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Discover Your Zone

As determined by the EPA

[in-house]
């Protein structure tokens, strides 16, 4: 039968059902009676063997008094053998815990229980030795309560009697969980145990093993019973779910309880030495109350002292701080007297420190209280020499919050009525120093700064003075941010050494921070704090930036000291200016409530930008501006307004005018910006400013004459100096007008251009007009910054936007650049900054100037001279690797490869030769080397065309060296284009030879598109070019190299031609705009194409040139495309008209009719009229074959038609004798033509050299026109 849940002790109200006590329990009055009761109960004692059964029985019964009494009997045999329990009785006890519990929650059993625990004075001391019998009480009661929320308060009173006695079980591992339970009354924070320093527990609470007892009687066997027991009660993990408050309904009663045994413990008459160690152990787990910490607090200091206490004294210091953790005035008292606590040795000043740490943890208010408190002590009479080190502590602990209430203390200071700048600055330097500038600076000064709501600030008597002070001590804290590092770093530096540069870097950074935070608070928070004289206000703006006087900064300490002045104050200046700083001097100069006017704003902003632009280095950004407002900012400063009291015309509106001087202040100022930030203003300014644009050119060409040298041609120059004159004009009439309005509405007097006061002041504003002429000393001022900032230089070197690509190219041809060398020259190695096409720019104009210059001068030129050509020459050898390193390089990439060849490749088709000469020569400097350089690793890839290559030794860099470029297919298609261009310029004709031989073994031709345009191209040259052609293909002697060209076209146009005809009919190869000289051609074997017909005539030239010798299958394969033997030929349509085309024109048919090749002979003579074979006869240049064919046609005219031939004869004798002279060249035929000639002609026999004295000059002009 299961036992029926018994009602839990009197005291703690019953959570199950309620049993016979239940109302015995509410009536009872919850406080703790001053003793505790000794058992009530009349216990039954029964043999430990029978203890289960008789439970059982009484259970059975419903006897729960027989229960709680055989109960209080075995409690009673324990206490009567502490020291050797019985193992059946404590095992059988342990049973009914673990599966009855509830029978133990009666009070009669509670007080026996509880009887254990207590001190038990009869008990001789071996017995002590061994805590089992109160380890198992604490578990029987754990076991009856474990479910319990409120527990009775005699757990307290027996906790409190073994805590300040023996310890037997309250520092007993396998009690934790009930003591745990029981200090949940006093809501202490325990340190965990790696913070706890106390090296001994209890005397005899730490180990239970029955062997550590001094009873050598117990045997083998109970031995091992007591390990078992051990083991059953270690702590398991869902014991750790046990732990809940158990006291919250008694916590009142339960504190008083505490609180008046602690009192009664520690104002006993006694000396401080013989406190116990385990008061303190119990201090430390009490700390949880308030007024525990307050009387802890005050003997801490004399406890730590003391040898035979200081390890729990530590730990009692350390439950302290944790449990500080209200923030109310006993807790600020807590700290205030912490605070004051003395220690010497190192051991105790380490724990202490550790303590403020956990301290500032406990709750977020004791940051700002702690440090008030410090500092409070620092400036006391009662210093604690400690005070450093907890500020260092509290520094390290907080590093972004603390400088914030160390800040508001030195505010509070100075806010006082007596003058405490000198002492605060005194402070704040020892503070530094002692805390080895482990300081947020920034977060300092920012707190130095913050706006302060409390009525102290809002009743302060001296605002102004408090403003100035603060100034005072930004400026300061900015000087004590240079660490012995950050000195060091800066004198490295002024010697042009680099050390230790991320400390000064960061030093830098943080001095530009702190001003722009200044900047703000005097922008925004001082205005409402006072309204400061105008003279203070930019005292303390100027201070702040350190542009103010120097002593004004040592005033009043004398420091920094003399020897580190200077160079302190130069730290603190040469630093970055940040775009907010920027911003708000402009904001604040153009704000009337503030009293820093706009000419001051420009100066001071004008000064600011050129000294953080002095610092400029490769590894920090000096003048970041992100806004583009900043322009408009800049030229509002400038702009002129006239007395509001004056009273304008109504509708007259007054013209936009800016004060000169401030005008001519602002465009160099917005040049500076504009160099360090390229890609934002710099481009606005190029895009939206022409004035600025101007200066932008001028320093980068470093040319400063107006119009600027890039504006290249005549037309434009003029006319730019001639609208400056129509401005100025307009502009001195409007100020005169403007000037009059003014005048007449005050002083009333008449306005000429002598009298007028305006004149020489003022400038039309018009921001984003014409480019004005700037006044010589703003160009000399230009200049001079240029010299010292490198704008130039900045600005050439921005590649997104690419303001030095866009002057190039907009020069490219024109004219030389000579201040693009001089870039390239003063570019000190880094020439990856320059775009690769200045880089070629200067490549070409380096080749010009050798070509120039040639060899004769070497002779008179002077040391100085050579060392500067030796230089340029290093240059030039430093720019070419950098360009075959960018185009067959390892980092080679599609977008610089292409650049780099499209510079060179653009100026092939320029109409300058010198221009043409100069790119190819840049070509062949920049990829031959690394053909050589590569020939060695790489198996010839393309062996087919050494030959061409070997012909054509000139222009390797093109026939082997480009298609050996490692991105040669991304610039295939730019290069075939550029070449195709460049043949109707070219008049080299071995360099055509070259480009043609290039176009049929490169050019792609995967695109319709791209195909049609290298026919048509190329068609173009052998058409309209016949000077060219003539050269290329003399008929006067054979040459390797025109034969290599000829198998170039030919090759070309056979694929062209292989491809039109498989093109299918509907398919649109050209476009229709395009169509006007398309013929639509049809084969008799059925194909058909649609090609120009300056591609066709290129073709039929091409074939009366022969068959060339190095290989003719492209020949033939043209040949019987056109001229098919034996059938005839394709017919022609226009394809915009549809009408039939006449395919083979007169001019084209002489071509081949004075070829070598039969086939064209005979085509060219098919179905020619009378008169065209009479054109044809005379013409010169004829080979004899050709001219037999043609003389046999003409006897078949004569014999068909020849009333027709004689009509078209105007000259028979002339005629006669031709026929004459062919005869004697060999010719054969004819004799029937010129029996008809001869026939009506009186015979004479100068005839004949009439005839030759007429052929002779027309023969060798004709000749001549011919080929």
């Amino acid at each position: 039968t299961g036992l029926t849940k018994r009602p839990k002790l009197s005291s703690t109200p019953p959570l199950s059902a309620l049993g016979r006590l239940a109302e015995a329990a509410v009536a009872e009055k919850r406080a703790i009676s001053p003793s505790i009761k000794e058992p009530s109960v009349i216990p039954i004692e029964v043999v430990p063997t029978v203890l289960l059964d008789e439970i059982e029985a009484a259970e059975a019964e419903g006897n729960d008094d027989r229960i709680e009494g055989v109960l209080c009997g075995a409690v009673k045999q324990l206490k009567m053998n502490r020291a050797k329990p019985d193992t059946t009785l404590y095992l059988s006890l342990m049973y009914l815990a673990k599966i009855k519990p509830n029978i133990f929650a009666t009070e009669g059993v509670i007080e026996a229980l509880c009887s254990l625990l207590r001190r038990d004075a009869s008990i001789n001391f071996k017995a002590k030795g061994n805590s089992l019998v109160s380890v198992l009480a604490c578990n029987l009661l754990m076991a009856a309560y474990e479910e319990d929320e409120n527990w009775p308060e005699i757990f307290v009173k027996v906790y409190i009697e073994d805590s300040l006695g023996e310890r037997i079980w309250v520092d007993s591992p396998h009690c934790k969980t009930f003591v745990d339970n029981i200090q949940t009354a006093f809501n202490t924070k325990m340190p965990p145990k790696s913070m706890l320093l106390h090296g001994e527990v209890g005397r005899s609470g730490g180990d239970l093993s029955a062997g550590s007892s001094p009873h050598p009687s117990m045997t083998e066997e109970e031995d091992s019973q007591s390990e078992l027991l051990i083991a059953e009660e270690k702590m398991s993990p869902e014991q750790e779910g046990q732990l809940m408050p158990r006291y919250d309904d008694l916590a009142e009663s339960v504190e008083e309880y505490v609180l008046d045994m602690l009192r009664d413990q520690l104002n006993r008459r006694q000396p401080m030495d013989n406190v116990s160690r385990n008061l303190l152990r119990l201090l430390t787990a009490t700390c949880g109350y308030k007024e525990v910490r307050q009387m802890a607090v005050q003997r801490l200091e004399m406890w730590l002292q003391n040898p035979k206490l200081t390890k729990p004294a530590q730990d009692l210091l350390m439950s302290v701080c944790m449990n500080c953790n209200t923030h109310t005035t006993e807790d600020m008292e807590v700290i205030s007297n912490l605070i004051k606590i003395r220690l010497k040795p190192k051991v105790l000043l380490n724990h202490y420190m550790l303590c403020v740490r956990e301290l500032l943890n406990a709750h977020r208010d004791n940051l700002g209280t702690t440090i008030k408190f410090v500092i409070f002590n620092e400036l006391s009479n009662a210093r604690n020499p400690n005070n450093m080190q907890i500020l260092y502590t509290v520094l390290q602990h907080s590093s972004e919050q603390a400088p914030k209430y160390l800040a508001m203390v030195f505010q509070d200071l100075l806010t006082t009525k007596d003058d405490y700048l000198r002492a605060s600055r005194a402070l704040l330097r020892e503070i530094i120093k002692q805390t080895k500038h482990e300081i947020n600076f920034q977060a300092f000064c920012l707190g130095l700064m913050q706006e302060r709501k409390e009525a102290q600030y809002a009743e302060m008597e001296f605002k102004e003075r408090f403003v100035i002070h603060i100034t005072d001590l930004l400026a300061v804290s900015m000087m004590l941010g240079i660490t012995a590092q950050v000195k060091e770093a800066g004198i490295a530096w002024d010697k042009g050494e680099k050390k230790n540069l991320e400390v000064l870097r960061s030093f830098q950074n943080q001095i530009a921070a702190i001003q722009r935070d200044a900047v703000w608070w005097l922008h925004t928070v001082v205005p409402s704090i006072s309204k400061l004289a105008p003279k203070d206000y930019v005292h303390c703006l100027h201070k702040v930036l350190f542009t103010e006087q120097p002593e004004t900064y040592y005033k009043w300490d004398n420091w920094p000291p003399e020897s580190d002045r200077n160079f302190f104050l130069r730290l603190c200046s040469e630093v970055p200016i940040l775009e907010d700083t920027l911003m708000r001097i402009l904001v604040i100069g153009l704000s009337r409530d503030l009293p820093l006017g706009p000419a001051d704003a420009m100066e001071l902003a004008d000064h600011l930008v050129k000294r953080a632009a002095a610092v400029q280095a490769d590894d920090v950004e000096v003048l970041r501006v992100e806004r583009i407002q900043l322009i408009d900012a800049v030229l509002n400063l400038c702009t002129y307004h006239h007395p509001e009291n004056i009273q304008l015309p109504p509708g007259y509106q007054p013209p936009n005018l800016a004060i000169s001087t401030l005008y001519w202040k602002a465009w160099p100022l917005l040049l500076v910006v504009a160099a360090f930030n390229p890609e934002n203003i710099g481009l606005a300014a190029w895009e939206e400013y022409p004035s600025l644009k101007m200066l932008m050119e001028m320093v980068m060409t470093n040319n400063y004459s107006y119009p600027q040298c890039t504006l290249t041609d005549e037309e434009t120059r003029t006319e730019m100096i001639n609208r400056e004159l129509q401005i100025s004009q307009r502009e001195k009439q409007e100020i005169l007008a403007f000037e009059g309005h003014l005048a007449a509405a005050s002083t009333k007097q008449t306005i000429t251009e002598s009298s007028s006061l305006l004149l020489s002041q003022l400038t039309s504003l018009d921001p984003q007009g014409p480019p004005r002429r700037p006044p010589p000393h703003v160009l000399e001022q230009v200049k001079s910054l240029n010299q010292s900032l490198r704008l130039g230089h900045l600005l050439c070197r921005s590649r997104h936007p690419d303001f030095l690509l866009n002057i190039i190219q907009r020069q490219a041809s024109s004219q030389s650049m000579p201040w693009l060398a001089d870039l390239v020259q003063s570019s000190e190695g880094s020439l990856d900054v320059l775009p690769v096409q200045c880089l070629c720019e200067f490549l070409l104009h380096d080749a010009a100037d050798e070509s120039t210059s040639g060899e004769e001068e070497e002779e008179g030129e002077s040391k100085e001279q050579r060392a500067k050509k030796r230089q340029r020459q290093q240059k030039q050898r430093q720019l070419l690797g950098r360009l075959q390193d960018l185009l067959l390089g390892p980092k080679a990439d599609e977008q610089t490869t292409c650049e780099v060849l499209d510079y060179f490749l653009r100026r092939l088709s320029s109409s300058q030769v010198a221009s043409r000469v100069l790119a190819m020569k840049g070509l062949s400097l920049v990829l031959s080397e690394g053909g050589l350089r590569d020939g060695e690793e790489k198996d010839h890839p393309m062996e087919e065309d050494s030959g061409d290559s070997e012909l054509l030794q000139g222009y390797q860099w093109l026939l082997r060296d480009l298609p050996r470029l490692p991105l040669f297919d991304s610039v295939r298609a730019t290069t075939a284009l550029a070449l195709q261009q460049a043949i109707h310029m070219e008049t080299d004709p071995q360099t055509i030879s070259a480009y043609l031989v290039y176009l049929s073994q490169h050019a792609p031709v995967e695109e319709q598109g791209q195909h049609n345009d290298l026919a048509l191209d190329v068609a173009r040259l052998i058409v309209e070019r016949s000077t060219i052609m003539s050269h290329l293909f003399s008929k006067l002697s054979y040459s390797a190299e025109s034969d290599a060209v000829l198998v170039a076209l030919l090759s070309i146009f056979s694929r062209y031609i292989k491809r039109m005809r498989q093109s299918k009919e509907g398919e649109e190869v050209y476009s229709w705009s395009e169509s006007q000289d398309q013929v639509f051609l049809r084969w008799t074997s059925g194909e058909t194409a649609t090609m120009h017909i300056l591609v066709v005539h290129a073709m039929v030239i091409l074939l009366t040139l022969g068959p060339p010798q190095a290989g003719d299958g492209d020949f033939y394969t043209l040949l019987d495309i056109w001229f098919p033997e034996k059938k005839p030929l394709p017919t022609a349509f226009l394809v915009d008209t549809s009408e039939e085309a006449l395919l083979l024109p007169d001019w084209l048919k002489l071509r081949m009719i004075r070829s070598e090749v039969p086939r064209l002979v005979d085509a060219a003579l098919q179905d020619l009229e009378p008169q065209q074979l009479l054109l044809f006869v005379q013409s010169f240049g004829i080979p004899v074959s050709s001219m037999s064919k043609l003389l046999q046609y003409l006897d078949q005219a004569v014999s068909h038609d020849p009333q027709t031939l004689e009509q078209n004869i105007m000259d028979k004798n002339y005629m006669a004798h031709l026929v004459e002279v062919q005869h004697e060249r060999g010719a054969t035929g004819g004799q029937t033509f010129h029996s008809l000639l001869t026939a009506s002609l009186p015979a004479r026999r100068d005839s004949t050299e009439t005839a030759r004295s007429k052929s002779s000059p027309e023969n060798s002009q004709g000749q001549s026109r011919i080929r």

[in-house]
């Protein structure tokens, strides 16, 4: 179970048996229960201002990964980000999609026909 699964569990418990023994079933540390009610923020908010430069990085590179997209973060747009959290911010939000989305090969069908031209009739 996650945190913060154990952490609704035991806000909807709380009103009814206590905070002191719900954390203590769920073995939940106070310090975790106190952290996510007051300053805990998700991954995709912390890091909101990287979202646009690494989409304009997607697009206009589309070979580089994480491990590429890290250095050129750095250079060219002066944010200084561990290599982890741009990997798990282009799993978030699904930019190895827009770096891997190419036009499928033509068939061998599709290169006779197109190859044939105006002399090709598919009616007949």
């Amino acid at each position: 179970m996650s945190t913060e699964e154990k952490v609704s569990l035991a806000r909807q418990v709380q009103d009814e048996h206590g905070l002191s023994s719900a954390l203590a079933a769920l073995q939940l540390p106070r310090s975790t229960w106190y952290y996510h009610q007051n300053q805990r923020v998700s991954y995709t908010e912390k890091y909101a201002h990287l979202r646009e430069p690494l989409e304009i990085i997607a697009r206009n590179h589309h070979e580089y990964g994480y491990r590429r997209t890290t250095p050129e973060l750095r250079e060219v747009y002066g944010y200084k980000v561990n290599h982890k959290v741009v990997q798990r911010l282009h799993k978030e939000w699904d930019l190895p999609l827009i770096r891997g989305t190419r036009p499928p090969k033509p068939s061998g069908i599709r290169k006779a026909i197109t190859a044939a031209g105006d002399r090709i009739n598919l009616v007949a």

In 1993 the EPA developed a map of “radon zones.” Using data on geology, aerial radioactivity, soil parameters, foundation types and indoor radon measurements, collected over the years, the EPA mapped each county’s potential for elevated radon levels. Each county was zoned as: Zone 1, highly likely to have radon, Zone 2, somewhat likely to have radon, or Zone 3, unlikely to have radon. This revealed that Ohio was one of only a few that has no Zone 3, meaning everywhere in Ohio is the potential for elevated radon levels. This correlates with data that show Ohio has the highest incident rate of homes with elevated radon levels.  This map of Radon Zones should not be used to determine if individual homes need to be tested. No matter where you live, test your home for radon—it’s easy and inexpensive.